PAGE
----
What happens to the DOMA Litigation at the Supreme Court if Mitt Romney Wins?

October 29th, 2012

The Obama Administration has decided not to defend the constitutionality of the Defense of Marriage Act. The House Republicans, represented by conservative-lawyer superstar Paul Clement, has been litigating this issue in the 1st and 2nd Circuits. Lyle reports that the Solicitor Genreal filed a brief with the Supreme Court in 2nd Circuit’s recent case striking down DOMA under some form of heightened scrutiny. Wait, what?

The Solicitor General was not defending this law in the 2nd Circuit. The Solicitor General’s position won in the 2nd Circuit–DOMA was struck down. The 1st Circuit also struck down DOMA. There is no circuit split. So what exactly is the Solicitor General asking for?

The answer is somewhat complicated. The brief was styled as a “Supplemental Brief for the United States” and submitted under Docket No. 12-307. The United States filed a petition for a writ of certiorari in this file on September 11, 2012–“before judgment was filed.” This was an appeal directly from the S.D.N.Y. opinion to the Supreme Court, which also found that DOMA was unconstitutional. Again, why did the United States appeal an apparent victory from a district court directly to the Supreme Court? As we saw with the Health Care cases, the Obama Administration has been intent on rocket-docketing important issues to the Supreme Court.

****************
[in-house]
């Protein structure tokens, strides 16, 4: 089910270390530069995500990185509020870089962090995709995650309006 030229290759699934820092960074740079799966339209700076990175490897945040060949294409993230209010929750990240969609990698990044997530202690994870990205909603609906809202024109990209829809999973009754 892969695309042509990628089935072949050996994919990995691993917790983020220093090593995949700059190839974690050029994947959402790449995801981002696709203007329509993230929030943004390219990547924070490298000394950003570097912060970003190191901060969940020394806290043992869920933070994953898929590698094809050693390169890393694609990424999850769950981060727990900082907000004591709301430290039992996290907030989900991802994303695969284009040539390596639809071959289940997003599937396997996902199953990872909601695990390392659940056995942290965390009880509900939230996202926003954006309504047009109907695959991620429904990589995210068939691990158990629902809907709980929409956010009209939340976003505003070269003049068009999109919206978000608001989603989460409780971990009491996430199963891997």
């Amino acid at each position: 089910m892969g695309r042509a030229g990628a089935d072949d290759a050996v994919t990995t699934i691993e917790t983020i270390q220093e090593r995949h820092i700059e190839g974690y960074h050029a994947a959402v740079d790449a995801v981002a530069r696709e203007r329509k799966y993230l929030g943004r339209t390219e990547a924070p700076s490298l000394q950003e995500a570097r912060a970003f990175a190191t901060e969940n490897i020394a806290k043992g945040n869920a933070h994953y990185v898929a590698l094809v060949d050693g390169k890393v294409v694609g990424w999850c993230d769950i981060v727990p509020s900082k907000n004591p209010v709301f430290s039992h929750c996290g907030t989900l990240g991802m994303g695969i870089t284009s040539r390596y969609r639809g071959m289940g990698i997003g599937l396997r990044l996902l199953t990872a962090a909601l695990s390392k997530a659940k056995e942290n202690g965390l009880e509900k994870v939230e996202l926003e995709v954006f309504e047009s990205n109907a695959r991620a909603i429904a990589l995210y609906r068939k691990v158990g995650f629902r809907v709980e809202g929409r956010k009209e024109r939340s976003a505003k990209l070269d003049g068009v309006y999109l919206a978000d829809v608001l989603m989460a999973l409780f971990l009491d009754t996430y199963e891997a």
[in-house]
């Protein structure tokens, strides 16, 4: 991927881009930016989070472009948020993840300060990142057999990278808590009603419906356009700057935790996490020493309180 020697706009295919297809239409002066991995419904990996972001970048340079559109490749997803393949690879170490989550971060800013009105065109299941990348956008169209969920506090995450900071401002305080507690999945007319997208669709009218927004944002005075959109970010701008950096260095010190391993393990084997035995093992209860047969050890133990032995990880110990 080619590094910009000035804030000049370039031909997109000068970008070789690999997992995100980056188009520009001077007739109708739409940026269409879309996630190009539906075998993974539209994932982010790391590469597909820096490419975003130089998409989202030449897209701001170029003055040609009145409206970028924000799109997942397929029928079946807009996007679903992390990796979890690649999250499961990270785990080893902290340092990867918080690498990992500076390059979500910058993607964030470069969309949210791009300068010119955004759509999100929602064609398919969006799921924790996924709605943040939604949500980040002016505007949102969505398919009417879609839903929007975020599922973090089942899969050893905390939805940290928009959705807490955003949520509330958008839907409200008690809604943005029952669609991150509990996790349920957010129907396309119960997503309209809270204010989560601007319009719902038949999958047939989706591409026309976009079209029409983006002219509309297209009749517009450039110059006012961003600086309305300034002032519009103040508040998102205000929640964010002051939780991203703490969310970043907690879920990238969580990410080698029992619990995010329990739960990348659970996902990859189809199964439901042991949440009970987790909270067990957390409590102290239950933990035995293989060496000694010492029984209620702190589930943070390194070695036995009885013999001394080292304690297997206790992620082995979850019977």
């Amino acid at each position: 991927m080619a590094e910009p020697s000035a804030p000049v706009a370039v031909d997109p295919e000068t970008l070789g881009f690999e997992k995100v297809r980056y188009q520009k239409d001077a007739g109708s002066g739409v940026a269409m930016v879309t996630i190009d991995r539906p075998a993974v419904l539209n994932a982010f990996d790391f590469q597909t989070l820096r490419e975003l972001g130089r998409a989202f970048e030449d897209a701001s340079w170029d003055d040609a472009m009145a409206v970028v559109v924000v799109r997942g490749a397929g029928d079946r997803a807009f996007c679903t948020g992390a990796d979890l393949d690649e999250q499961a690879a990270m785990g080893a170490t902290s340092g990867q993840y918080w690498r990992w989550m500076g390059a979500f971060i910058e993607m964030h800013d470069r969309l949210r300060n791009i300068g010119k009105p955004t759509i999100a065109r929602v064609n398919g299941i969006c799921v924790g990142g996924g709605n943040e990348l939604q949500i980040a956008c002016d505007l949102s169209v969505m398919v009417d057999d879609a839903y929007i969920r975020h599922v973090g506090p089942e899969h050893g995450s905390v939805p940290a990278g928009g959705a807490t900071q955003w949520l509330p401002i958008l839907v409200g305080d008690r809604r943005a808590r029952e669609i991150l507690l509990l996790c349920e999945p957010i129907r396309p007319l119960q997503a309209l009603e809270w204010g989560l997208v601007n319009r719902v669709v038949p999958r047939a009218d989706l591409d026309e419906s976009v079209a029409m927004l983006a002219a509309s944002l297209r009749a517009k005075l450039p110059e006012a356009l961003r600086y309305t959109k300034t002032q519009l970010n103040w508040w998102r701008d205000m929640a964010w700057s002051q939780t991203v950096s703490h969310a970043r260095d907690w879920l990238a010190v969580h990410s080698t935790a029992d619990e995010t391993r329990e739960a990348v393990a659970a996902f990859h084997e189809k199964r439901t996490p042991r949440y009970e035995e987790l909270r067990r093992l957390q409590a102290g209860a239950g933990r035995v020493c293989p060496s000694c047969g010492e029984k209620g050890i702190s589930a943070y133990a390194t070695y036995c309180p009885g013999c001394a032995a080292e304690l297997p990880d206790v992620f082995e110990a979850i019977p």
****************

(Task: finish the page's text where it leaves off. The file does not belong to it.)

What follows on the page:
Though, the timing on this case is even more pressing, in some senses, than the ACA case. Lyle notes that:

If the Court takes that advice, it would not slow the processing of the eight DOMA petitions that are now awaiting the Justices’ attention.  It has been expected that the Justices would examine those together next month, perhaps at its November 20 Conference.

For sure at this conference, the Court will consider a brief authored by President Obama’s SG–and that was certainly important. But, for all we know, Solicitor General Verrilli may only have his job until early January. We very well may have a new SG in a few months. And if this case is argued in the spring, we may have a whole new strategy before the Court.

How would a change in administration affect this litigation?

Well presumably the House Republican group will drop out. But will Paul Clement argue anyway? A special assistant to the SG office? And will the changed administration affect any stated governmental interests? Will the new SG file supplemental briefs changing course? Will the new SG suddenly find that heightened scrutiny is not applicable? Will the new SG argue that some compelling interests his predecessor argued are not so compelling?

Lyle also notes that there are some procedural deficiencies with the Windsor case. Perhaps a Romney Administration will shift strategy and focus on these infirmities.